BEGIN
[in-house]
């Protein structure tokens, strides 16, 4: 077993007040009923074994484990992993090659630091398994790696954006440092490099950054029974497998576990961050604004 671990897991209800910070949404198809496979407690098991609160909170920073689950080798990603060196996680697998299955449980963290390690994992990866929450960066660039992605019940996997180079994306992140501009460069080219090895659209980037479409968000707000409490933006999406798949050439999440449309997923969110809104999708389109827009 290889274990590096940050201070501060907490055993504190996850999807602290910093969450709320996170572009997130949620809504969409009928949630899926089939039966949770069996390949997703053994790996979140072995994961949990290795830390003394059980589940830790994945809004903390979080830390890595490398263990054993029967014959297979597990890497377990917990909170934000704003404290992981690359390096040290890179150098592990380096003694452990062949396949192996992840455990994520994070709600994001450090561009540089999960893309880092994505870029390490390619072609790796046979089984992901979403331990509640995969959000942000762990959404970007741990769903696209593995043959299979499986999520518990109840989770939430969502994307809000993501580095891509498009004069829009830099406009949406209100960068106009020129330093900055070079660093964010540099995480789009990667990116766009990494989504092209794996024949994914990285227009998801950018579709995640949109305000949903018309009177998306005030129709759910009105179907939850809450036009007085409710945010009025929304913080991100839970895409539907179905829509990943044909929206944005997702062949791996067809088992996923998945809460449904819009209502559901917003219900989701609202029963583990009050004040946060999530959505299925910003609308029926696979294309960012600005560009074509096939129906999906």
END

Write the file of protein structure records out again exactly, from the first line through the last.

[in-house]
């Protein structure tokens, strides 16, 4: 077993007040009923074994484990992993090659630091398994790696954006440092490099950054029974497998576990961050604004 671990897991209800910070949404198809496979407690098991609160909170920073689950080798990603060196996680697998299955449980963290390690994992990866929450960066660039992605019940996997180079994306992140501009460069080219090895659209980037479409968000707000409490933006999406798949050439999440449309997923969110809104999708389109827009 290889274990590096940050201070501060907490055993504190996850999807602290910093969450709320996170572009997130949620809504969409009928949630899926089939039966949770069996390949997703053994790996979140072995994961949990290795830390003394059980589940830790994945809004903390979080830390890595490398263990054993029967014959297979597990890497377990917990909170934000704003404290992981690359390096040290890179150098592990380096003694452990062949396949192996992840455990994520994070709600994001450090561009540089999960893309880092994505870029390490390619072609790796046979089984992901979403331990509640995969959000942000762990959404970007741990769903696209593995043959299979499986999520518990109840989770939430969502994307809000993501580095891509498009004069829009830099406009949406209100960068106009020129330093900055070079660093964010540099995480789009990667990116766009990494989504092209794996024949994914990285227009998801950018579709995640949109305000949903018309009177998306005030129709759910009105179907939850809450036009007085409710945010009025929304913080991100839970895409539907179905829509990943044909929206944005997702062949791996067809088992996923998945809460449904819009209502559901917003219900989701609202029963583990009050004040946060999530959505299925910003609308029926696979294309960012600005560009074509096939129906999906």